Search Result for "soft grass":
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2 definitions retrieved:

The Collaborative International Dictionary of English v.0.48:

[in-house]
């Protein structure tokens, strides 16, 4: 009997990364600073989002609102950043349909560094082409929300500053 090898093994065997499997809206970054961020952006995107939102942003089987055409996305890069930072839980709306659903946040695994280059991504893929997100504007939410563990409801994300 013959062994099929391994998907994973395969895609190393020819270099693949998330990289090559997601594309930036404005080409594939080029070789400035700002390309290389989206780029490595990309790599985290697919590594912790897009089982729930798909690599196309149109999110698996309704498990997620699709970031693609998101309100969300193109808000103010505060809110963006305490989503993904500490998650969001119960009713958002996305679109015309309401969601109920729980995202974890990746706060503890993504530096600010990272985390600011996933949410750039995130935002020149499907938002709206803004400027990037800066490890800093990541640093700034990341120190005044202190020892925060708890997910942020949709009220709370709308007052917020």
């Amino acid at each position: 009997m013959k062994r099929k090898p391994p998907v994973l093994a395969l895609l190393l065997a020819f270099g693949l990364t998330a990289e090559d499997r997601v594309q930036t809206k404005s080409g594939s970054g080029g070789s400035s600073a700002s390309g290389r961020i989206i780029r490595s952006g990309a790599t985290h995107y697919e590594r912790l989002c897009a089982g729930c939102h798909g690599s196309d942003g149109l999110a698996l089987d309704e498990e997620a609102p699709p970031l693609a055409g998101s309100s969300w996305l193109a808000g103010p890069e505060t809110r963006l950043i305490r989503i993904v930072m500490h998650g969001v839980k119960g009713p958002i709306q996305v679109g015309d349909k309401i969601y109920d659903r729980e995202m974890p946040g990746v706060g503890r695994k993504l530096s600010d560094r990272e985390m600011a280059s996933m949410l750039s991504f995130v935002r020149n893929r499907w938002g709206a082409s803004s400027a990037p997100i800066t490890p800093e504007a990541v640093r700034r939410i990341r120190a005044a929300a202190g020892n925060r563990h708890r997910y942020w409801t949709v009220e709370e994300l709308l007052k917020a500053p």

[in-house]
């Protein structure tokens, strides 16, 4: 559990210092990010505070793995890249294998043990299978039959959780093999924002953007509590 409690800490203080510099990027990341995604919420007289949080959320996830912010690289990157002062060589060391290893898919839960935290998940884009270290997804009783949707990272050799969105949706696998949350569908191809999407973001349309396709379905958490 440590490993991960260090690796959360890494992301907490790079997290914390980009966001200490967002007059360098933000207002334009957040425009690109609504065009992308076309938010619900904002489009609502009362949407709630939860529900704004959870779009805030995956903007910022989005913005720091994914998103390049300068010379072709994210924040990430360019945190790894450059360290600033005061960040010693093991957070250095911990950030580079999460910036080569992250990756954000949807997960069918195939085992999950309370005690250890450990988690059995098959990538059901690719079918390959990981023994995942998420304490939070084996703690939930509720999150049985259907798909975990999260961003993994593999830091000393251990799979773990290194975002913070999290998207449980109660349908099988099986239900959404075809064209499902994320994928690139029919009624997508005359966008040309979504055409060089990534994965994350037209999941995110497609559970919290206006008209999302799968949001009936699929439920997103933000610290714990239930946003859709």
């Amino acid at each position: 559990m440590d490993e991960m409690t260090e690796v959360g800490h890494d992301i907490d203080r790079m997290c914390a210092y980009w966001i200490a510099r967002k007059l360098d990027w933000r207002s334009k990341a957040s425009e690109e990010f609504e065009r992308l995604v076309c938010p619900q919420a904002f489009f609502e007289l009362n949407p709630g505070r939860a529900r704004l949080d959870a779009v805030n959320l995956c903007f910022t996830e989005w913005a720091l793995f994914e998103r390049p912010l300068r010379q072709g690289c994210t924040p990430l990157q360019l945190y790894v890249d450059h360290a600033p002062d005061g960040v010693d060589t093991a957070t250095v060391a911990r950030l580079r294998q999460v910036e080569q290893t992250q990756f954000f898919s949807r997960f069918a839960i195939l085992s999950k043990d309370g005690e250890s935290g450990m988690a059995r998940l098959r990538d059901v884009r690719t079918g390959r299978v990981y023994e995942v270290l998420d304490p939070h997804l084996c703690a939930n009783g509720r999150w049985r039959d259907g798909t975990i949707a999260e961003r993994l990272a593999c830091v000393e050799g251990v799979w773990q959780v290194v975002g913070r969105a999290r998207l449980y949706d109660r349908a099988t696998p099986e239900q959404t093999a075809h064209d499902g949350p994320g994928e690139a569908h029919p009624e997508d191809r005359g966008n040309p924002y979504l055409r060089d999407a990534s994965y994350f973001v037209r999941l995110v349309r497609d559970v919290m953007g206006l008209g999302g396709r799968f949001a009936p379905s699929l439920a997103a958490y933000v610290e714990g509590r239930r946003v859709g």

Soft \Soft\ (s[o^]ft; 115), a. [Compar. Softer (s[o^]ft"[~e]r); superl. Softest.] [OE. softe, AS. s[=o]fte, properly adv. of s[=e]fte, adj.; akin to OS. s[=a]fto, adv., D. zacht, OHG. samfto, adv., semfti, adj., G. sanft, LG. sacht; of uncertain origin.] 1. Easily yielding to pressure; easily impressed, molded, or cut; not firm in resisting; impressible; yielding; also, malleable; -- opposed to hard; as, a soft bed; a soft peach; soft earth; soft wood or metal. [1913 Webster] 2. Not rough, rugged, or harsh to the touch; smooth; delicate; fine; as, soft silk; a soft skin. [1913 Webster] They that wear soft clothing are in king's houses. --Matt. xi. 8. [1913 Webster] 3. Hence, agreeable to feel, taste, or inhale; not irritating to the tissues; as, a soft liniment; soft wines. "The soft, delicious air." --Milton. [1913 Webster] 4. Not harsh or offensive to the sight; not glaring; pleasing to the eye; not exciting by intensity of color or violent contrast; as, soft hues or tints. [1913 Webster] The sun, shining upon the upper part of the clouds . . . made the softest lights imaginable. --Sir T. Browne. [1913 Webster] 5. Not harsh or rough in sound; gentle and pleasing to the ear; flowing; as, soft whispers of music. [1913 Webster] Her voice was ever soft, Gentle, and low, -- an excellent thing in woman. --Shak. [1913 Webster] Soft were my numbers; who could take offense? --Pope. [1913 Webster] 6. Easily yielding; susceptible to influence; flexible; gentle; kind. [1913 Webster] I would to God my heart were flint, like Edward's; Or Edward's soft and pitiful, like mine. --Shak. [1913 Webster] The meek or soft shall inherit the earth. --Tyndale. [1913 Webster] 7. Expressing gentleness, tenderness, or the like; mild; conciliatory; courteous; kind; as, soft eyes. [1913 Webster] A soft answer turneth away wrath. --Prov. xv. 1. [1913 Webster] A face with gladness overspread, Soft smiles, by human kindness bred. --Wordsworth. [1913 Webster] 8. Effeminate; not courageous or manly, weak. [1913 Webster] A longing after sensual pleasures is a dissolution of the spirit of a man, and makes it loose, soft, and wandering. --Jer. Taylor. [1913 Webster] 9. Gentle in action or motion; easy. [1913 Webster] On her soft axle, white she paces even, And bears thee soft with the smooth air along. --Milton. [1913 Webster] 10. Weak in character; impressible. [1913 Webster] The deceiver soon found this soft place of Adam's. --Glanvill. [1913 Webster] 11. Somewhat weak in intellect. [Colloq.] [1913 Webster] He made soft fellows stark noddies, and such as were foolish quite mad. --Burton. [1913 Webster] 12. Quiet; undisturbed; paceful; as, soft slumbers. [1913 Webster] 13. Having, or consisting of, a gentle curve or curves; not angular or abrupt; as, soft outlines. [1913 Webster] 14. Not tinged with mineral salts; adapted to decompose soap; as, soft water is the best for washing. [1913 Webster] 15. (Phonetics) (a) Applied to a palatal, a sibilant, or a dental consonant (as g in gem, c in cent, etc.) as distinguished from a guttural mute (as g in go, c in cone, etc.); -- opposed to hard. (b) Belonging to the class of sonant elements as distinguished from the surd, and considered as involving less force in utterance; as, b, d, g, z, v, etc., in contrast with p, t, k, s, f, etc. [1913 Webster] Soft clam (Zool.), the common or long clam (Mya arenaria). See Mya. Soft coal, bituminous coal, as distinguished from anthracite, or hard, coal. Soft crab (Zool.), any crab which has recently shed its shell. Soft dorsal (Zool.), the posterior part of the dorsal fin of fishes when supported by soft rays. Soft grass. (Bot.) See Velvet grass. Soft money, paper money, as distinguished from coin, or hard money. [Colloq. U.S.] Soft mute. (Phonetics) See Media. Soft palate. See the Note under Palate. Soft ray (Zool.), a fin ray which is articulated and usually branched. Soft soap. See under Soap. Soft-tack, leavened bread, as distinguished from hard-tack, or ship bread. Soft tortoise (Zool.), any river tortoise of the genus Trionyx. See Trionyx. [1913 Webster]